Fourth Grade ela/ss winter Packet Thursday, December 22



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Fourth Grade ELA/SS Winter Packet

Thursday, December 22

  • Simile worksheet

  • Mae C. Jemison

  • Grammar worksheets

Friday, December 23

  • Alliteration worksheet

  • The Peanut Man

Monday, December 26

  • Onomatopoeia worksheet

  • Immigrants of the Northeast

  • Grammar worksheets

Tuesday, December 27

  • Complete the simile, alliteration and onomatopoeia worksheets

  • Duke Ellington’s Early Years

  • Grammar worksheet

Wednesday, December 28

  • Opinion Response: Why There Should Be a Longer School Day

  • Adjective worksheet

  • Grammar worksheet

Thursday, December 29

  • Opinion Letter: Why Students Should Have Longer Recess

  • Adjective worksheet

  • Grammar worksheets

Friday, December 30

  • Hovercraft Source

  • Grammar worksheets

Bonus

Students with the highest usage rate for Lexia, Studies Weekly and Achieve3000 will be treated to a pancake breakfast on Tuesday, January 3, 2017.

Lexia www.clever.com/in/dcpsk12 Studies Weekly www.studiesweekly.com

Achieve 3000 www.achieve3000.com




Mae C. Jemison By Wade Hudson

What is the paragraph telling you?

What is going on? Who is it happening to? Where is it happening? When is it happening?


At the Kennedy Space Center in Florida, scientists got ready for an exciting launch. The space shuttle Endeavour was on the launch pad. Its nose pointed straight up toward the clouds. Inside, seven astronauts sat very still in their seats. Each waited for Endeavour to blast off into space. One of the astronauts was Mae C. Jemison.



Mae was born in Decatur, Georgia. Her family moved to Chicago when she was very young. Her parents told her to study hard and learn as much as she could. Mae loved to learn. She spent many hours in the library reading books about science and science fiction.



Mae grew up in the 1960s. The whole country was excited about space travel and space exploration. Like many other girls and boys, Mae wanted to be an astronaut. But there were no women astronauts in America then. There were no black astronauts, either. So what were her chances? Mae just kept on dreaming about exploring in space. Nothing was going to stop her.



When she was sixteen, Mae graduated from high school. Her grades were very good. Stanford University gave her a scholarship and she went there. Mae wanted to be a doctor, so she went to medical school. Later Mae joined the Peace Corps to help needy people in other countries. She went to Sierra Leone and Liberia in West Africa. She used what she had learned in medical school to help the people there.



But Mae still dreamed of becoming an astronaut. She returned to the United States in 1985. She applied to the astronaut program at the National Aeronautics and Space Administration (NASA).



One day, in August 1987, a man from NASA called Jemison with great news. Jemison had been chosen for the astronaut program. She was very happy. Nearly two thousand people had applied to the program. Only fifteen had been selected. Mae Jemison felt really special.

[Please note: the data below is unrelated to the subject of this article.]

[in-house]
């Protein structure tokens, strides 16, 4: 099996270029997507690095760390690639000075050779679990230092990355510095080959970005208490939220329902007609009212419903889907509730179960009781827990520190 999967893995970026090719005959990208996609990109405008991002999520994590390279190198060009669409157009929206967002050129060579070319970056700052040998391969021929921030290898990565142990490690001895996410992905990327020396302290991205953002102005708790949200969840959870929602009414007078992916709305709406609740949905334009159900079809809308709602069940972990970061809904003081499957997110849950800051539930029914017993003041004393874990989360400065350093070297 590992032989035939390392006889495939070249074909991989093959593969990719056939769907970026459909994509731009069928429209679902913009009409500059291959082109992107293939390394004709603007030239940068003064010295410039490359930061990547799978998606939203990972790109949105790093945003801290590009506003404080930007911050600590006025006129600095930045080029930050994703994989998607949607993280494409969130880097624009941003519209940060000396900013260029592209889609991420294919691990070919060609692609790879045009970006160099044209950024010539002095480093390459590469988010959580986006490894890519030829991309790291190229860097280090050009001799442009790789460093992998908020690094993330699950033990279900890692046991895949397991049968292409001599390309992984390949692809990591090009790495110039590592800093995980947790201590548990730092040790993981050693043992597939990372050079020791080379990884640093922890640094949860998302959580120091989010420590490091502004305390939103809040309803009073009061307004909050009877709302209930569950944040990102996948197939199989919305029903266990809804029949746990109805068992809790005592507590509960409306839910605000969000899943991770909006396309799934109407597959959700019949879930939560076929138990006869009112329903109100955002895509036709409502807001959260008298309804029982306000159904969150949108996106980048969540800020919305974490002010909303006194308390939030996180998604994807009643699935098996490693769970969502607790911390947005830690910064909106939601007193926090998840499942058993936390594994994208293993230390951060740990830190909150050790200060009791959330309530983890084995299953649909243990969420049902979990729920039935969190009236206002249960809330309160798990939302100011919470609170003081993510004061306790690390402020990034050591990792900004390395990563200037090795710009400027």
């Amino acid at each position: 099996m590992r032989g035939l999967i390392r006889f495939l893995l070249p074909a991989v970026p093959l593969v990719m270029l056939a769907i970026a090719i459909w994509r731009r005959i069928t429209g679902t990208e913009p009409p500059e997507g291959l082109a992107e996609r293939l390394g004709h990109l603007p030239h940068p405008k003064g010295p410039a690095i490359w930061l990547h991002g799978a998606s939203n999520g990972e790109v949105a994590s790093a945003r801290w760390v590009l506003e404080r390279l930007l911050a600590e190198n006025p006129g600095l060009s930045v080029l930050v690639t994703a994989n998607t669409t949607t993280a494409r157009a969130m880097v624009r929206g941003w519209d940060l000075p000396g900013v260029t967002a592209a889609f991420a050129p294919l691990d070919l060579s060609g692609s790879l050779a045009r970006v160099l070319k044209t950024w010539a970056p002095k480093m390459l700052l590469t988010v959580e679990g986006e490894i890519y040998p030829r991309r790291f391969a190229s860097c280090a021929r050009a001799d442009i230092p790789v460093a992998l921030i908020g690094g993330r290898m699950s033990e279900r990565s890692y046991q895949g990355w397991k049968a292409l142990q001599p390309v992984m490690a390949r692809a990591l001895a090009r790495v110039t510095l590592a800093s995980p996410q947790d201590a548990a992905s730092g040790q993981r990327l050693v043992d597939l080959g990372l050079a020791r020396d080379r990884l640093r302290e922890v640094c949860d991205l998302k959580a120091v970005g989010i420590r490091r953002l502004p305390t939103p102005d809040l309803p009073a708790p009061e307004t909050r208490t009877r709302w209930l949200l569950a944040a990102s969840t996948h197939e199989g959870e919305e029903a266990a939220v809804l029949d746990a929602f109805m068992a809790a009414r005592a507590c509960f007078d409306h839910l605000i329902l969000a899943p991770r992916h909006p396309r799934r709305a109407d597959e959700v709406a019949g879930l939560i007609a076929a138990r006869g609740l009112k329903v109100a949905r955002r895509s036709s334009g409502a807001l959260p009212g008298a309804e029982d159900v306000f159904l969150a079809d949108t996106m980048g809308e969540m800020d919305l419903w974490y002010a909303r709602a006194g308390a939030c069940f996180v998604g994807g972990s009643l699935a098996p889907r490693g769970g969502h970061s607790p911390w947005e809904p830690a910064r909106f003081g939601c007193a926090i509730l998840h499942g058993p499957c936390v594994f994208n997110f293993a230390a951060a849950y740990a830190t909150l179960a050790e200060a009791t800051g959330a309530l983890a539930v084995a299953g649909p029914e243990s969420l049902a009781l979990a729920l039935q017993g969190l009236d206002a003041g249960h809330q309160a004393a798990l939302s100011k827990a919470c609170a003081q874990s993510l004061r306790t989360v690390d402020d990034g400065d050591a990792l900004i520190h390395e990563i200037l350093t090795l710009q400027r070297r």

The training program was hard. Astronauts must be strong and fit, so they exercise. They study mathematics, earth resources, meteorology, guidance and navigation, astronomy, physics, and computers. There is much to learn to get ready for space travel.



After training for a year, Mae C. Jemison was officially an astronaut. She was eager to travel into space, but she had to wait her turn. Finally, in 1991, she was selected for the space flight on the Endeavour.



Now Mae had to train for the trip. She was chosen to be the science mission specialist. She had experiments to do while in space. The day finally arrived. As Endeavour sped away from Earth, Mae C. Jemison became the first black woman to explore space. It was a great day for this proud American. She was very happy. Her dream had come true.






  1. What made Mae Jemison wonder whether she had any chance of becoming an astronaut?

(A) Mae had to study very hard.

(B) Space travel was very popular.

(C) There were no women astronauts.

(D) Mae had been born in Georgia.




  1. Which detail from the selection did the author use to support the fact that it was difficult to be chosen for the astronaut program?

(A) Fifteen people were chosen from the 2,000 who applied to the space program.

(B) NASA's training program was a year long.

(C) The astronauts had to study astronomy, mathematics and earth resources.

(D) The astronauts had to exercise to be strong.





  1. "She was eager to travel into space, but she had to wait her turn." Which word is a synonym for eager?

(A) excited

(B) scared

(C) curious

(D) proud



  1. Why did Mae Jemison go to Sierra Leone and Liberia?

(A) She wanted to become an astronaut.

(B) She wanted to go to another country.

(C) She wanted to attend school there.

(D) She wanted to help the people there.



  1. What is the main idea of this selection?

(A) Mae Jemison worked hard and became the first black woman in space.

(B) Mae Jemison was the first black woman doctor to graduate from Stanford.

(C) Mae Jemison was the first woman to join the Peace Corps.

(D) Mae Jemison was the first woman doctor to go to Sierra Leone.




  1. Astronauts must be strong and fit, so they exercise." 

Which definition of fit is used in this sentence?  

1) n. the right size. 2) v. to agree with. 3) v. to insert or adjust. 4) adj. healthy.

(A) definition 1

(B) definition 2

(C) definition 3

(D) definition 4



The Peanut Man

George Washington Carver was always interested in plants. When he was a child, he was known as the “plant doctor.” He had a secret garden where he grew all kinds of plants. People would ask him for advice when they had sick plants. Sometimes he’d take their plants to his garden and nurse them back to health.